OMB names DoD’s suicide prevention director as chief statistician to lead data goals

The Office of Management and Budget is naming Karin Orvis as its chief statistician, a position that hasn't had a permanent leader in more than two years.

The Biden administration is naming a new chief statistician to oversee its many data-led policy goals.

The Office of Management and Budget is naming Karin Orvis as the next U.S. chief statistician and branch chief for statistical and science policy at OMB’s Office of Information and Regulatory Affairs. OMB hasn’t had a permanent official to lead these efforts in more than two years.

Orvis, prior to joining OMB, served as the director of the Defense Suicide Prevention Office, which leads suicide prevention programs across the Defense Department.

Orvis said she’s “committed to ensuring the quality, integrity, and objectivity of federal statistics and information used in decision-making across the public and private sectors.”

“I look forward to working with the leaders of the federal statistical system, including the Interagency Council on Statistical Policy, as well as other key stakeholders in both the public and private sector,” Orvis said.

As chief statistician, Orvis will oversee a decentralized network of federal statistical agencies, as well as lead efforts to provide statistical data, which serves as the basis for major policy decisions in and out of government.

Orvis will also serve on the administration’s Equitable Data Working Group, which issued a report last week directing agencies on how to promote equity in federal data.

Orvis, earlier in her federal career, served as DoD’s acting principal director of military community and family policy, a role that oversees military quality of life programs for service members and their families.

She also served as the director of DoD’s Transition to Veterans Program Office, which ensures service members are prepared for the adjustment from active duty to civilian life.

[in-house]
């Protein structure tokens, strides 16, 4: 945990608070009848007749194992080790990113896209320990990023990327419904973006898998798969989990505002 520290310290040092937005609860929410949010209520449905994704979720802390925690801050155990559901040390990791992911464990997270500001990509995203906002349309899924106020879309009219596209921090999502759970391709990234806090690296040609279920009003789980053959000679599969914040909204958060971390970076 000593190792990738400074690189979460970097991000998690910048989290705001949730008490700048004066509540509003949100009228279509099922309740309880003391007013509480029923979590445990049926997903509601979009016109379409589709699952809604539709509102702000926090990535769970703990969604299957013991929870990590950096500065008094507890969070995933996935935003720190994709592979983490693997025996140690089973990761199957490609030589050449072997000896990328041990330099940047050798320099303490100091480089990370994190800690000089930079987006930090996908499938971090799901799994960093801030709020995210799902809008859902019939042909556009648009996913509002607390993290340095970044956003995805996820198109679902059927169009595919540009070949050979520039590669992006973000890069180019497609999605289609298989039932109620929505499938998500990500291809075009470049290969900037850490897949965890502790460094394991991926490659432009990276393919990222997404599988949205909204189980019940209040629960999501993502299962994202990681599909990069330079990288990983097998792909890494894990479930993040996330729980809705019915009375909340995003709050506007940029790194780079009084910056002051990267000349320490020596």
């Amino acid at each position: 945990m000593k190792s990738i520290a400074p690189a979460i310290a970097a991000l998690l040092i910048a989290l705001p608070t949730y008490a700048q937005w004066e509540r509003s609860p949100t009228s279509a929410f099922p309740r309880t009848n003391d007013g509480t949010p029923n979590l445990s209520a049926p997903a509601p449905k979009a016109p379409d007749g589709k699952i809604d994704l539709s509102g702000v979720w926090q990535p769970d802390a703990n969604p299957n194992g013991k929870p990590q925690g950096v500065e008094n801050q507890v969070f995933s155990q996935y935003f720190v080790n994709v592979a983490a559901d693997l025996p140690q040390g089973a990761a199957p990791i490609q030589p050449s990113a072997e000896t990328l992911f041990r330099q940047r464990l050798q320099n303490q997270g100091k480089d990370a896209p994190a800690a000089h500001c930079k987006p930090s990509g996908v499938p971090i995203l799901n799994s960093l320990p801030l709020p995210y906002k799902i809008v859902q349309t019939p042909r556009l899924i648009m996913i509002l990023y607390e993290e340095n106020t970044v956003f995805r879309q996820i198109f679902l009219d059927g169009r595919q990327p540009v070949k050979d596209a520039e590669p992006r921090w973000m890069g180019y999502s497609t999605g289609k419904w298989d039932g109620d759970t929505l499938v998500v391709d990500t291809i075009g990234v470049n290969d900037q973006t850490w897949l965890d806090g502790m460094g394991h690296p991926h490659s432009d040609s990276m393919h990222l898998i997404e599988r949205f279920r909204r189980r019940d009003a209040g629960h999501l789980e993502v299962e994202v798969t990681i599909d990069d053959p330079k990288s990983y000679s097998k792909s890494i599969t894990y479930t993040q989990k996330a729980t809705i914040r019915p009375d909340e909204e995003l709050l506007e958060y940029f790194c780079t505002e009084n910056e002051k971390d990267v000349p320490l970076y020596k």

OMB Director Shalanda Young said Orvis brings a depth of experience to the position as a senior career federal employee, and is focused on “how data and evidence can inform policy to improve how government serves the American people.”

“As someone who has led development, implementation, and evaluation of vital programs at the Department of Defense, she has invaluable experience to be a leader in the evolving federal statistical system. We’re thrilled to welcome her to OMB,” Young said.

OMB hasn’t had a permanent chief statistician in more than two years. Nancy Potok previously held the job, but retired at the end of 2019.

Dominic Mancini, a career OIRA official, has been serving as OMB’s acting chief statistician.

Potok, in an interview Friday, said the chief statistician’s role is about “being a leader in the information community across government.”

The position serves as a central figure in the evidence-based policymaking community, and leads efforts to modernize the federal statistical system through. The community is adapting to emerging topics, including big data challenges and artificial intelligence.

“The most important role is assuring the viability and integrity of the federal statistical system,” Potok said.

The chief statistician, she added, is focused on “making sure the federal statistical system is operating as more than just the 13 designated federal statistical agencies,” by including the data and evidence community outside those agencies.

Potok spent much of her career in federal statistical positions and held multiple jobs at the Census Bureau, including deputy director and chief operating officer. She also served as the deputy undersecretary for economic affairs at the Commerce Department.